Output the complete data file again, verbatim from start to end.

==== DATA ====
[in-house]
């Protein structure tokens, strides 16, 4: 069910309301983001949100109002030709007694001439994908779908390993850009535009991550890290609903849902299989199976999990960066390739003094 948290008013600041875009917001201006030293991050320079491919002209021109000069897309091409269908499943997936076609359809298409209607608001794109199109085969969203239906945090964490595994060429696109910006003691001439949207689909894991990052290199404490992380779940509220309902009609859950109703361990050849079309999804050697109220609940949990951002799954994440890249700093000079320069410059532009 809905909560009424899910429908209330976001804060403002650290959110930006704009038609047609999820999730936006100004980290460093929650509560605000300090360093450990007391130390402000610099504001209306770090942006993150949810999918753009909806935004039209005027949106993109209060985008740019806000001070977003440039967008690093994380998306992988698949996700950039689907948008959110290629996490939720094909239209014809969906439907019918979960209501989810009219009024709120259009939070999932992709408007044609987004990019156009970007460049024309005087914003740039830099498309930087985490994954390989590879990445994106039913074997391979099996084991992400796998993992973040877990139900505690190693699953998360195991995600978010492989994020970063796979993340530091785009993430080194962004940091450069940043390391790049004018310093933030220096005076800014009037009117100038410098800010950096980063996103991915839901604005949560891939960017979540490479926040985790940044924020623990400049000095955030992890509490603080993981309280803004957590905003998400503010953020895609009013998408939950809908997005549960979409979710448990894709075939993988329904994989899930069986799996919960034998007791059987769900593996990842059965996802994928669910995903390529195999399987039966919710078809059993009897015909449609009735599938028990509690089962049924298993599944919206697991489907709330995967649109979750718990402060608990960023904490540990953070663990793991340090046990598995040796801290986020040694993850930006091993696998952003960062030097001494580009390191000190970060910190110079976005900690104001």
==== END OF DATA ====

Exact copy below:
[in-house]
């Protein structure tokens, strides 16, 4: 069910309301983001949100109002030709007694001439994908779908390993850009535009991550890290609903849902299989199976999990960066390739003094 948290008013600041875009917001201006030293991050320079491919002209021109000069897309091409269908499943997936076609359809298409209607608001794109199109085969969203239906945090964490595994060429696109910006003691001439949207689909894991990052290199404490992380779940509220309902009609859950109703361990050849079309999804050697109220609940949990951002799954994440890249700093000079320069410059532009 809905909560009424899910429908209330976001804060403002650290959110930006704009038609047609999820999730936006100004980290460093929650509560605000300090360093450990007391130390402000610099504001209306770090942006993150949810999918753009909806935004039209005027949106993109209060985008740019806000001070977003440039967008690093994380998306992988698949996700950039689907948008959110290629996490939720094909239209014809969906439907019918979960209501989810009219009024709120259009939070999932992709408007044609987004990019156009970007460049024309005087914003740039830099498309930087985490994954390989590879990445994106039913074997391979099996084991992400796998993992973040877990139900505690190693699953998360195991995600978010492989994020970063796979993340530091785009993430080194962004940091450069940043390391790049004018310093933030220096005076800014009037009117100038410098800010950096980063996103991915839901604005949560891939960017979540490479926040985790940044924020623990400049000095955030992890509490603080993981309280803004957590905003998400503010953020895609009013998408939950809908997005549960979409979710448990894709075939993988329904994989899930069986799996919960034998007791059987769900593996990842059965996802994928669910995903390529195999399987039966919710078809059993009897015909449609009735599938028990509690089962049924298993599944919206697991489907709330995967649109979750718990402060608990960023904490540990953070663990793991340090046990598995040796801290986020040694993850930006091993696998952003960062030097001494580009390191000190970060910190110079976005900690104001």